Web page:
Their logic and methodology are wondrous strange. Although political leaders, intellectuals, journalists and peace marchers have rallied around the mosque, stressing its sponsoring imam Feisal Abdul Rauf’s constitutional right to build the mosque wherever he pleases, they have at the same time savagely attacked pastor Terry Jones who exercised his constitutional right by threatening to burn the Koran. The fact that Jones put his auto-da-fé on the back-burner does not appear to have mitigated the indignation of this sanctimonious and irascible multitude.
Then we have Jason Horowitz writing in The Washington Post who speaks of “rabble-rousing outsiders,” but neglects to mention that one of these supposed miscreants is Debra Burlingame, the sister of the pilot whose plane crashed into the Pentagon, who is co-founder of Keep America Safe and director of the National September 11 Memorial. Polls indicate that approximately 70% of the American public agree with Ms. Burlingame’s anti-mosque position, which disposes one to speculate about who are the real rabble-rousers. So much for Horowitz’s imputation that it is “national conservatives” who are targeting the center.
Even Christopher Hitchens, while recognizing the imam’s plainly suspect credentials, regrets “the crass nature of the opposition to the center” and believes that arguments countering the construction of the mosque are “so stupid and demagogic as to be beneath notice.” It would seem that the imam may not be above reproach but those who bridle at his “initiative” are undoubtedly beneath contempt. Hitchens titles his column “Much Ado About ‘Tolerance’,” a quality whose perilous ambiguity he has neglected to parse.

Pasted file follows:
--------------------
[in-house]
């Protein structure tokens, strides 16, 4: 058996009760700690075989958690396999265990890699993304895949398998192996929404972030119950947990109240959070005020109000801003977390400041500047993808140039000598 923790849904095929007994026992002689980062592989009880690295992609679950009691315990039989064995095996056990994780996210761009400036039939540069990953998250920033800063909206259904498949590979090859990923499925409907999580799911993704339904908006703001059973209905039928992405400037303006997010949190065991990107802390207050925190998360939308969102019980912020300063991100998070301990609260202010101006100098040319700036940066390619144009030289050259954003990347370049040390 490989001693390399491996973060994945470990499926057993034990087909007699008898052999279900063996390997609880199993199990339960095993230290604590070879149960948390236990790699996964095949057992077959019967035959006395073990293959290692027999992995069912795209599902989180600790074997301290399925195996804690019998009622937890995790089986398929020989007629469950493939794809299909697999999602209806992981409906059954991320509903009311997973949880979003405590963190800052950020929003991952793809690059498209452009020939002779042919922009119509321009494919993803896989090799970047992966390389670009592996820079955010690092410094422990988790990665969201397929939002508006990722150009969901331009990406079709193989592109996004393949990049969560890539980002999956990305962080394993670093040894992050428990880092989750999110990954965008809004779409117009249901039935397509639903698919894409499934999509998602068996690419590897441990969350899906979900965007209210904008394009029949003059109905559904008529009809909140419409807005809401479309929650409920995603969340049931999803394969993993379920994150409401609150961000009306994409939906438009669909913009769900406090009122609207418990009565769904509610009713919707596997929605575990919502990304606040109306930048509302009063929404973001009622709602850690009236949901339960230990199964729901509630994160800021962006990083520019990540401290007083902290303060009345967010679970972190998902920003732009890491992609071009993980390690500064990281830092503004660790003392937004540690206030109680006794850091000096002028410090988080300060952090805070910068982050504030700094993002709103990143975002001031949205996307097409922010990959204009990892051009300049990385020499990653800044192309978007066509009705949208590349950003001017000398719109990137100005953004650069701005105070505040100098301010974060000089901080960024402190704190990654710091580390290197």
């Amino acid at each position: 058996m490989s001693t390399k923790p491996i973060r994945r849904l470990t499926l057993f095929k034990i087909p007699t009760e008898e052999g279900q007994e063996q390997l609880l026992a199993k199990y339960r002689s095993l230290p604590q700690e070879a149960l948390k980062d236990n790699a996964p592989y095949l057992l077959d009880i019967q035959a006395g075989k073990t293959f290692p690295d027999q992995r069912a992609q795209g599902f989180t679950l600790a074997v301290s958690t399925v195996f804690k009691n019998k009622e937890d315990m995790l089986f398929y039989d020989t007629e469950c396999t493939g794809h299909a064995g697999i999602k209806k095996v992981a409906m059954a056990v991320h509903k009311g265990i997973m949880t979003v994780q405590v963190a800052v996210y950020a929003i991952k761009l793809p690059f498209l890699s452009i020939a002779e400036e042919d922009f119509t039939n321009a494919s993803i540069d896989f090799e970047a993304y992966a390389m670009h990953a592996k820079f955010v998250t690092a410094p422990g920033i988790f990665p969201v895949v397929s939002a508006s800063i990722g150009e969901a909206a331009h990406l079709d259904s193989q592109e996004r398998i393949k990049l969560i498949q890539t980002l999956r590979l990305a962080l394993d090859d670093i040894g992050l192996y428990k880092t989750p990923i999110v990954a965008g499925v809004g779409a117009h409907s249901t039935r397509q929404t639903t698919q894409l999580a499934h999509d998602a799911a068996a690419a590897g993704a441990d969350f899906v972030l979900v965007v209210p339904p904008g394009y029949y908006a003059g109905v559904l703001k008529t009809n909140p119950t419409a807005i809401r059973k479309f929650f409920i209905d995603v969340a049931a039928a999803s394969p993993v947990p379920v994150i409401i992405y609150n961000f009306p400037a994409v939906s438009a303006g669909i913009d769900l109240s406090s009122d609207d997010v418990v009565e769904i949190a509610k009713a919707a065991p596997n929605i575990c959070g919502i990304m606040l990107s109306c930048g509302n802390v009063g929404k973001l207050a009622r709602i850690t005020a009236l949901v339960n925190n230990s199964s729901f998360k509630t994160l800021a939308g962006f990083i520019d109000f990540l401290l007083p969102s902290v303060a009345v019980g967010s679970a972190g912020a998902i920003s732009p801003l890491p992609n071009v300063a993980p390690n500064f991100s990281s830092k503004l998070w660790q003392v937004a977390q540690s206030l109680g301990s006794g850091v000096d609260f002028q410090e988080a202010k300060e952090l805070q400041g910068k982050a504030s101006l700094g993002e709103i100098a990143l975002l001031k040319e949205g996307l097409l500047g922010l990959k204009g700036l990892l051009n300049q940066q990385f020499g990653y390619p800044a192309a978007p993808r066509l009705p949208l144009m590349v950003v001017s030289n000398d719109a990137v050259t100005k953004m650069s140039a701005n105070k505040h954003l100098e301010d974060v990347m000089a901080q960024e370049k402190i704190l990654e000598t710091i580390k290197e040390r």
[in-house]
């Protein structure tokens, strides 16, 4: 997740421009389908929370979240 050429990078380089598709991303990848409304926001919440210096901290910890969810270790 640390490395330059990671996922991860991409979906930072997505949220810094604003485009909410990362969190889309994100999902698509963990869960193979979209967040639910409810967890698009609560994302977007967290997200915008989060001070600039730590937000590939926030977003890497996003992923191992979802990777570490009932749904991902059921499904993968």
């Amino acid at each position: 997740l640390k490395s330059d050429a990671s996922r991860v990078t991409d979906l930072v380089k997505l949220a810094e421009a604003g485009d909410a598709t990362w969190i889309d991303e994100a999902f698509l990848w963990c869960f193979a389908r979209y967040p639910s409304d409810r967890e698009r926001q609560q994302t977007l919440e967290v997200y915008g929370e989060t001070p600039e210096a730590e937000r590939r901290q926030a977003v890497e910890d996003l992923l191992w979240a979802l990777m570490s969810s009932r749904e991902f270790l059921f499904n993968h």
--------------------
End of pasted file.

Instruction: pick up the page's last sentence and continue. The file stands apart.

And in another of his vapid Newsweek articles, while not speaking directly about the Cordoba mosque, Fareed Zakaria breezily opines that “we overreacted to 9/11” when it is clear that, after the initial response, we have consistently underreacted to the threat, especially under the limp and conciliatory administration of the current president. Al-Qaeda, according to Zakaria, “is simply not that deadly a threat.” That al-Qaeda has reportedly now established itself in 62 countries floats right by this clueless and oleaginous pundit. Despite its setbacks in Iraq, al-Qaeda remains a player and is still in a position to wield considerable influence, as witness its centralized as-Sahab media wing that encourages and coordinates terrorist activities around the globe. To argue that it is not operationally relevant and a clear and present danger is to play into its hands.
It is equally disturbing that a generally astute historian like Gil Troy believes that “the lure of the normal, our addiction to the regular routines of our lives…iPods and iPads, rush hours and vacation days” constitute “America’s—and the West’s—true victory over Al-Qa’ida.” Troy goes on to comfort us with the factoid that terrorism “is on the wane” and affirms that “it is worth re-framing 9/11…not as a spectacular day of terrorism” but as “a day that demonstrated Western strength [and] Islamist weakness.” This rosy view of current history is no less troubling—because disarming—than the sinister prevarications of our ideological elite. It is the modern form of the “glad game,” which consists in finding something to celebrate in every untoward situation, described by Eleanor Porter in her 1913 classic, Pollyanna. It makes little difference, really, whether our intellectuals are cynical or Pollyannish by temperament, bigoted or naïve, since the jihadists are given a free pass in either case.